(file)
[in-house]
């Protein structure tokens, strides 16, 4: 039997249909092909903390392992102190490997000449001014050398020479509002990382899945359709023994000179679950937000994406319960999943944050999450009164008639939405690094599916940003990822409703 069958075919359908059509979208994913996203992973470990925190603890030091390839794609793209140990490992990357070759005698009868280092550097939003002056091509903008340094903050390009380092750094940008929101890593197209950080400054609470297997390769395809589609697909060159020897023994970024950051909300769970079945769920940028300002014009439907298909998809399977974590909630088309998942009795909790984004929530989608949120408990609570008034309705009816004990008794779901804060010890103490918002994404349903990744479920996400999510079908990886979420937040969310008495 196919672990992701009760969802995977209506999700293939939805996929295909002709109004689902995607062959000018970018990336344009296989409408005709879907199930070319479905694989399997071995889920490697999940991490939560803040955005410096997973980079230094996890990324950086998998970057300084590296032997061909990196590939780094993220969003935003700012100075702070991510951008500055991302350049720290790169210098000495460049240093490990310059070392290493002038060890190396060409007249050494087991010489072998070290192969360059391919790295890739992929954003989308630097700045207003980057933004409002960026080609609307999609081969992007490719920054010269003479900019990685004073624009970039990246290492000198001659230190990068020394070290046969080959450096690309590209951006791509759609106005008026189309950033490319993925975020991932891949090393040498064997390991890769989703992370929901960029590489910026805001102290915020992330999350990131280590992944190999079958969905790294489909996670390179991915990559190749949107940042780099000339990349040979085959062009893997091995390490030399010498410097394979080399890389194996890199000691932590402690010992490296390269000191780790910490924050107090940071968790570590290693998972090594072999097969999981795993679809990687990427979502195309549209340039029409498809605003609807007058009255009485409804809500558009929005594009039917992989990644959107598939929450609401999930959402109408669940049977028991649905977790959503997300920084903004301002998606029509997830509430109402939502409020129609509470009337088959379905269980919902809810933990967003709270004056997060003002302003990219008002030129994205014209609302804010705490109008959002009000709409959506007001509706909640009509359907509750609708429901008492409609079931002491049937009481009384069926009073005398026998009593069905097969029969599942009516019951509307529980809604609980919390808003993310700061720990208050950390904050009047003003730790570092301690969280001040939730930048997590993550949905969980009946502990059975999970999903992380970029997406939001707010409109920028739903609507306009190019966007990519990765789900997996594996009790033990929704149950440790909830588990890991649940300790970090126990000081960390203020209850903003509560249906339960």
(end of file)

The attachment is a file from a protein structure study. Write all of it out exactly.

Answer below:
[in-house]
């Protein structure tokens, strides 16, 4: 039997249909092909903390392992102190490997000449001014050398020479509002990382899945359709023994000179679950937000994406319960999943944050999450009164008639939405690094599916940003990822409703 069958075919359908059509979208994913996203992973470990925190603890030091390839794609793209140990490992990357070759005698009868280092550097939003002056091509903008340094903050390009380092750094940008929101890593197209950080400054609470297997390769395809589609697909060159020897023994970024950051909300769970079945769920940028300002014009439907298909998809399977974590909630088309998942009795909790984004929530989608949120408990609570008034309705009816004990008794779901804060010890103490918002994404349903990744479920996400999510079908990886979420937040969310008495 196919672990992701009760969802995977209506999700293939939805996929295909002709109004689902995607062959000018970018990336344009296989409408005709879907199930070319479905694989399997071995889920490697999940991490939560803040955005410096997973980079230094996890990324950086998998970057300084590296032997061909990196590939780094993220969003935003700012100075702070991510951008500055991302350049720290790169210098000495460049240093490990310059070392290493002038060890190396060409007249050494087991010489072998070290192969360059391919790295890739992929954003989308630097700045207003980057933004409002960026080609609307999609081969992007490719920054010269003479900019990685004073624009970039990246290492000198001659230190990068020394070290046969080959450096690309590209951006791509759609106005008026189309950033490319993925975020991932891949090393040498064997390991890769989703992370929901960029590489910026805001102290915020992330999350990131280590992944190999079958969905790294489909996670390179991915990559190749949107940042780099000339990349040979085959062009893997091995390490030399010498410097394979080399890389194996890199000691932590402690010992490296390269000191780790910490924050107090940071968790570590290693998972090594072999097969999981795993679809990687990427979502195309549209340039029409498809605003609807007058009255009485409804809500558009929005594009039917992989990644959107598939929450609401999930959402109408669940049977028991649905977790959503997300920084903004301002998606029509997830509430109402939502409020129609509470009337088959379905269980919902809810933990967003709270004056997060003002302003990219008002030129994205014209609302804010705490109008959002009000709409959506007001509706909640009509359907509750609708429901008492409609079931002491049937009481009384069926009073005398026998009593069905097969029969599942009516019951509307529980809604609980919390808003993310700061720990208050950390904050009047003003730790570092301690969280001040939730930048997590993550949905969980009946502990059975999970999903992380970029997406939001707010409109920028739903609507306009190019966007990519990765789900997996594996009790033990929704149950440790909830588990890991649940300790970090126990000081960390203020209850903003509560249906339960």